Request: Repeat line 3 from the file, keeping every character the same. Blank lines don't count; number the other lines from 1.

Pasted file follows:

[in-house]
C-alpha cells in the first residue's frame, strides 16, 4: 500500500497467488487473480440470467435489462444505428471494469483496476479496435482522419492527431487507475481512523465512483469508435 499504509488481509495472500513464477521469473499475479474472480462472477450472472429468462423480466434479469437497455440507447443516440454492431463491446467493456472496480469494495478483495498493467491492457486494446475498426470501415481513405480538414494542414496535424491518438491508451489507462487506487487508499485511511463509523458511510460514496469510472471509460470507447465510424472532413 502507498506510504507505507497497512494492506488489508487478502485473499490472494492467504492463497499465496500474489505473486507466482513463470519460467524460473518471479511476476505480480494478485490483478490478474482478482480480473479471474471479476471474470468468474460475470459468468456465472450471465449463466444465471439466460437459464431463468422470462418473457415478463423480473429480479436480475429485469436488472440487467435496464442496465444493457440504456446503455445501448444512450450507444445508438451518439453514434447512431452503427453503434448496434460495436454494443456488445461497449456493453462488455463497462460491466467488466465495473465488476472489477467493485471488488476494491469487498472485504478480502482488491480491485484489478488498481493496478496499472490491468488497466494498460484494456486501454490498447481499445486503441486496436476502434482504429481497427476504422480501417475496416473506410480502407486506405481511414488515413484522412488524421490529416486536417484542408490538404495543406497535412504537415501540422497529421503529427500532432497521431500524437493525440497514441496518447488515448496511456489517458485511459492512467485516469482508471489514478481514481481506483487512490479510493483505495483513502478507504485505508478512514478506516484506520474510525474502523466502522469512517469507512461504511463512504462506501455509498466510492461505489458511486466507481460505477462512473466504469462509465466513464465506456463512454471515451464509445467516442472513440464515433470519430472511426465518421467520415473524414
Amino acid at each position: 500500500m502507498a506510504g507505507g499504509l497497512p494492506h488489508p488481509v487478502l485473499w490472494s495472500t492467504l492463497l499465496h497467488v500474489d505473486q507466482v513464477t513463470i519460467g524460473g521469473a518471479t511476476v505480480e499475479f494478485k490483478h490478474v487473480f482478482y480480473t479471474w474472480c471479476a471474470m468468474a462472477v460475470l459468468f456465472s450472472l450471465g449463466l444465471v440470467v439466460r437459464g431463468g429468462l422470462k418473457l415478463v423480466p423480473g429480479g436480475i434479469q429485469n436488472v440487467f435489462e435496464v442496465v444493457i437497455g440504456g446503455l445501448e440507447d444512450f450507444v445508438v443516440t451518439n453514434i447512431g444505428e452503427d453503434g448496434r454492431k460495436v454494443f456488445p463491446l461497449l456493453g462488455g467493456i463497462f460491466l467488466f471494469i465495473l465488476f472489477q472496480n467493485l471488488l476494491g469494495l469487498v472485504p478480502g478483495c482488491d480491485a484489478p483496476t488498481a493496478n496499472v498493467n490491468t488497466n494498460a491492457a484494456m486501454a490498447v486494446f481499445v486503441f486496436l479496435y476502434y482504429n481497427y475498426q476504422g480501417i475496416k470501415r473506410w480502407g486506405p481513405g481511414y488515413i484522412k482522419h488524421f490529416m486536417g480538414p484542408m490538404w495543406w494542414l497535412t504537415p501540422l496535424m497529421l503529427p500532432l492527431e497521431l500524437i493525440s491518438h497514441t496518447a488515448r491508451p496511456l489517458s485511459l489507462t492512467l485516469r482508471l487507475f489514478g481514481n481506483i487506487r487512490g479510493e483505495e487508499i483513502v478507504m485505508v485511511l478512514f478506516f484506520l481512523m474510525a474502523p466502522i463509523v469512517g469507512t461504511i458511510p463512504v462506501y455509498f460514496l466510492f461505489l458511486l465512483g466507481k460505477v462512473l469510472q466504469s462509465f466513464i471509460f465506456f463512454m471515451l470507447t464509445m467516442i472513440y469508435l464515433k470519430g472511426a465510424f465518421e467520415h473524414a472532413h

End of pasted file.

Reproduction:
Amino acid at each position: 500500500m502507498a506510504g507505507g499504509l497497512p494492506h488489508p488481509v487478502l485473499w490472494s495472500t492467504l492463497l499465496h497467488v500474489d505473486q507466482v513464477t513463470i519460467g524460473g521469473a518471479t511476476v505480480e499475479f494478485k490483478h490478474v487473480f482478482y480480473t479471474w474472480c471479476a471474470m468468474a462472477v460475470l459468468f456465472s450472472l450471465g449463466l444465471v440470467v439466460r437459464g431463468g429468462l422470462k418473457l415478463v423480466p423480473g429480479g436480475i434479469q429485469n436488472v440487467f435489462e435496464v442496465v444493457i437497455g440504456g446503455l445501448e440507447d444512450f450507444v445508438v443516440t451518439n453514434i447512431g444505428e452503427d453503434g448496434r454492431k460495436v454494443f456488445p463491446l461497449l456493453g462488455g467493456i463497462f460491466l467488466f471494469i465495473l465488476f472489477q472496480n467493485l471488488l476494491g469494495l469487498v472485504p478480502g478483495c482488491d480491485a484489478p483496476t488498481a493496478n496499472v498493467n490491468t488497466n494498460a491492457a484494456m486501454a490498447v486494446f481499445v486503441f486496436l479496435y476502434y482504429n481497427y475498426q476504422g480501417i475496416k470501415r473506410w480502407g486506405p481513405g481511414y488515413i484522412k482522419h488524421f490529416m486536417g480538414p484542408m490538404w495543406w494542414l497535412t504537415p501540422l496535424m497529421l503529427p500532432l492527431e497521431l500524437i493525440s491518438h497514441t496518447a488515448r491508451p496511456l489517458s485511459l489507462t492512467l485516469r482508471l487507475f489514478g481514481n481506483i487506487r487512490g479510493e483505495e487508499i483513502v478507504m485505508v485511511l478512514f478506516f484506520l481512523m474510525a474502523p466502522i463509523v469512517g469507512t461504511i458511510p463512504v462506501y455509498f460514496l466510492f461505489l458511486l465512483g466507481k460505477v462512473l469510472q466504469s462509465f466513464i471509460f465506456f463512454m471515451l470507447t464509445m467516442i472513440y469508435l464515433k470519430g472511426a465510424f465518421e467520415h473524414a472532413h